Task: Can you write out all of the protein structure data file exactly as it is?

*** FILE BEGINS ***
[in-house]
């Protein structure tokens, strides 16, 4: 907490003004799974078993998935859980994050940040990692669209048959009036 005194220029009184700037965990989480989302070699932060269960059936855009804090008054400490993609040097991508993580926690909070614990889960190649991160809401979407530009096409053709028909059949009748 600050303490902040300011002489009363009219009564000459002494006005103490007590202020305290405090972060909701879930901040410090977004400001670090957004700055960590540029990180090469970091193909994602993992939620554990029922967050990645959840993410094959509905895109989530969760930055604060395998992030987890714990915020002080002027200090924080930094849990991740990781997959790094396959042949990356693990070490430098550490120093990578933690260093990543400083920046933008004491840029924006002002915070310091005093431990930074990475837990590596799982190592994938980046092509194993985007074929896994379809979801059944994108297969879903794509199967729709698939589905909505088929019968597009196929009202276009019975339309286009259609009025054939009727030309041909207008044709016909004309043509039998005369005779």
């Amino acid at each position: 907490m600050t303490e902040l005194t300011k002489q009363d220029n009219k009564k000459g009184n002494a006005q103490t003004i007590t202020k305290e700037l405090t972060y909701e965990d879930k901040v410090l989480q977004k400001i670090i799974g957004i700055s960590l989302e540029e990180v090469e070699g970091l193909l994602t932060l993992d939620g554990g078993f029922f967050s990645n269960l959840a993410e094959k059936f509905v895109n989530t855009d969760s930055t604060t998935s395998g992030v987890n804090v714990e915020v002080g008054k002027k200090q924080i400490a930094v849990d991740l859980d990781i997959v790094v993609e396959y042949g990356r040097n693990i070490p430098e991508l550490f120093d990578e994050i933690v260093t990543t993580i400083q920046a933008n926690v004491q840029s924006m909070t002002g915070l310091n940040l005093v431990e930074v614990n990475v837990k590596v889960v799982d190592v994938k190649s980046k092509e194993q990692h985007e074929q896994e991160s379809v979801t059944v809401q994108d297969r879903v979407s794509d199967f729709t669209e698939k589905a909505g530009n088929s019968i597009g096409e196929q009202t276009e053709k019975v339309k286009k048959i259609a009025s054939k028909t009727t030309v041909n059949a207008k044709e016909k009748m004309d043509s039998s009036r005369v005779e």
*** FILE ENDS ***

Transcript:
[in-house]
């Protein structure tokens, strides 16, 4: 907490003004799974078993998935859980994050940040990692669209048959009036 005194220029009184700037965990989480989302070699932060269960059936855009804090008054400490993609040097991508993580926690909070614990889960190649991160809401979407530009096409053709028909059949009748 600050303490902040300011002489009363009219009564000459002494006005103490007590202020305290405090972060909701879930901040410090977004400001670090957004700055960590540029990180090469970091193909994602993992939620554990029922967050990645959840993410094959509905895109989530969760930055604060395998992030987890714990915020002080002027200090924080930094849990991740990781997959790094396959042949990356693990070490430098550490120093990578933690260093990543400083920046933008004491840029924006002002915070310091005093431990930074990475837990590596799982190592994938980046092509194993985007074929896994379809979801059944994108297969879903794509199967729709698939589905909505088929019968597009196929009202276009019975339309286009259609009025054939009727030309041909207008044709016909004309043509039998005369005779």
């Amino acid at each position: 907490m600050t303490e902040l005194t300011k002489q009363d220029n009219k009564k000459g009184n002494a006005q103490t003004i007590t202020k305290e700037l405090t972060y909701e965990d879930k901040v410090l989480q977004k400001i670090i799974g957004i700055s960590l989302e540029e990180v090469e070699g970091l193909l994602t932060l993992d939620g554990g078993f029922f967050s990645n269960l959840a993410e094959k059936f509905v895109n989530t855009d969760s930055t604060t998935s395998g992030v987890n804090v714990e915020v002080g008054k002027k200090q924080i400490a930094v849990d991740l859980d990781i997959v790094v993609e396959y042949g990356r040097n693990i070490p430098e991508l550490f120093d990578e994050i933690v260093t990543t993580i400083q920046a933008n926690v004491q840029s924006m909070t002002g915070l310091n940040l005093v431990e930074v614990n990475v837990k590596v889960v799982d190592v994938k190649s980046k092509e194993q990692h985007e074929q896994e991160s379809v979801t059944v809401q994108d297969r879903v979407s794509d199967f729709t669209e698939k589905a909505g530009n088929s019968i597009g096409e196929q009202t276009e053709k019975v339309k286009k048959i259609a009025s054939k028909t009727t030309v041909n059949a207008k044709e016909k009748m004309d043509s039998s009036r005369v005779e």